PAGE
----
Category archives: Physics

The tough aspects of walking on sand

The tough aspects of walking on sand

Mechanical EngineeringPhysics

By Carlos Casanueva

The locomotion of every moving system, alive or manufactured, is produced by the interaction between some movable components or appendages and the surrounding environment. This applies for every kind of surroundings: land, water or air. For water and air, Navier-Stokes equations allow predicting the interaction with the fluid with very high precision. In the case […]

Carbon nanotubes to study neuron activity

Carbon nanotubes to study neuron activity

BiomedicineMaterialsNeurobiologyPhysicsPhysiology

By Francisco R. Villatoro

Human brain has about 85 billion neurons. Each neuron forms thousands of chemical and electrical synapses with other neurons. To record the synaptic activity of each neuron in the brain an intracellular probe with a millivolt scale is required. Glass electrodes are widely used, but they are fragile and they have high impedance. An intracellular […]

Saturn’s extreme weather in the computer

Saturn’s extreme weather in the computer

Computer sciencePhysicsPlanetary Science

By Santiago Pérez-Hoyos

Saturn is truly a weird place. Apart from having quite a peculiar thermal history and one of the most interesting satellites in the Solar System, this planet displays arguably the most fascinating meteorological phenomenon ever seen. Suppose for a moment that next spring a storm raises in your hometown. Nothing unusual to care about, probably […]

Massive quantum entanglement

Massive quantum entanglement

Computer sciencePhysicsQuantum physics

By Francisco R. Villatoro

Entanglement is a fundamental tool in quantum computing and several quantum information protocols, such as quantum teleportation, quantum cryptography and quantum key distribution. The basic unit of entanglement is the entangled bit ( ebit ), represented by a maximally entangled state of two qubits (quantum bits). Entanglement can also be implemented in a higher dimensional […]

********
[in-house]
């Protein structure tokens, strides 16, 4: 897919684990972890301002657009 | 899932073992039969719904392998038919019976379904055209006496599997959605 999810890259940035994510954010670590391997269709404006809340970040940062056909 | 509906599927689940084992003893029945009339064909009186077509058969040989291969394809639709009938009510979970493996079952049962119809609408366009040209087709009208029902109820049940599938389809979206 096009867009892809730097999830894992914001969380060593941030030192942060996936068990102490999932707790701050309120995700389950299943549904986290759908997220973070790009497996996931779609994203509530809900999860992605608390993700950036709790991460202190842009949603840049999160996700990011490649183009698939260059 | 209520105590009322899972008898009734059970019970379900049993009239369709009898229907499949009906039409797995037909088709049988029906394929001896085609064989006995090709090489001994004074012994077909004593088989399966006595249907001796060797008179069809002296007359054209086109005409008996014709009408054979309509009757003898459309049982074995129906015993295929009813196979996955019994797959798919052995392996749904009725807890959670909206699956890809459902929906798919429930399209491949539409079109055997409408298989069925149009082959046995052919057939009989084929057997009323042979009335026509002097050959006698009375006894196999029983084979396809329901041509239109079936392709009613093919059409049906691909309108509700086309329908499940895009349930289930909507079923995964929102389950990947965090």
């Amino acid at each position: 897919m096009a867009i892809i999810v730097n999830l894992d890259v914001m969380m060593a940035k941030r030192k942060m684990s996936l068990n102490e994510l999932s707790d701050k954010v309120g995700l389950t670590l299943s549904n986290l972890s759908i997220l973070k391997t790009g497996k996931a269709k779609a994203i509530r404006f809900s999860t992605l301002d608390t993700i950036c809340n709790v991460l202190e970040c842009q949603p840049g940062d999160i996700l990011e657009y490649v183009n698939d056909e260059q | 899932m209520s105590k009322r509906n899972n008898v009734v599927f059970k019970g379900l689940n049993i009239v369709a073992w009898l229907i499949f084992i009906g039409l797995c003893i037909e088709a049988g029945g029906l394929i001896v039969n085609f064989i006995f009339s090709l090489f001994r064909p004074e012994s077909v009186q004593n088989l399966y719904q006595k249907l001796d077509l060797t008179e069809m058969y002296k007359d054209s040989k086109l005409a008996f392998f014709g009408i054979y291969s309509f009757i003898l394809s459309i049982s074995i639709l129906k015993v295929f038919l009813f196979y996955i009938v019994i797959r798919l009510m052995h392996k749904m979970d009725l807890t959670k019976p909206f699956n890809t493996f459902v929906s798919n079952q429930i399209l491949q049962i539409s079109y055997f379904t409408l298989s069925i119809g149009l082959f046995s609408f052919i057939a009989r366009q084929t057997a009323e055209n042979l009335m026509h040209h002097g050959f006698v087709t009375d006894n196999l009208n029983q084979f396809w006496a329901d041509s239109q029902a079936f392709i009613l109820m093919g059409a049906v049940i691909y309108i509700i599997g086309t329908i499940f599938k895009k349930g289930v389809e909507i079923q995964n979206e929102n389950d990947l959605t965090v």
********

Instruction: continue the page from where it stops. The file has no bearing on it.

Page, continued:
The coffee-ring effect

The coffee-ring effect

MaterialsPhysics

By Mireia Altimira

Have you ever observed how a drop of coffee dries? As water evaporates, its suspended particles are deposited in a ring-like fashion in a phenomenon known as the coffee-ring effect. Obviously, this effect is undesirable in the numerous practical applications that require a uniform coating. However, the way to avoid it has remained unknown. The […]

Solid state physics could teach us how to quantize gravity: Horava’s theory

Solid state physics could teach us how to quantize gravity: Horava’s theory

CosmologyPhysicsQuantum physics

By Mario Herrero-Valea

One of hottest topics in theoretical physics today is, of course, quantum gravity. The fact that, almost a hundred years after the born of the quantum theory, we still not have a functional theory that describes gravity at a microscopic level has become one of the most attractive problems for the majority of physicists (even […]

Read it twice: heat transfer from a cooler body to a hotter body

Read it twice: heat transfer from a cooler body to a hotter body

Physics

By Francisco R. Villatoro

Without any conflict with the second law of thermodynamics, heat can flow from a cooler but constantly heated body to another thermally connected and constantly hotter body. This anomalous heat transfer has been demonstrated in a two-phase liquid-vapor system composed of a Rayleigh–Bénard convection (RBC) cell filled one-half with normal liquid helium and one-half with […]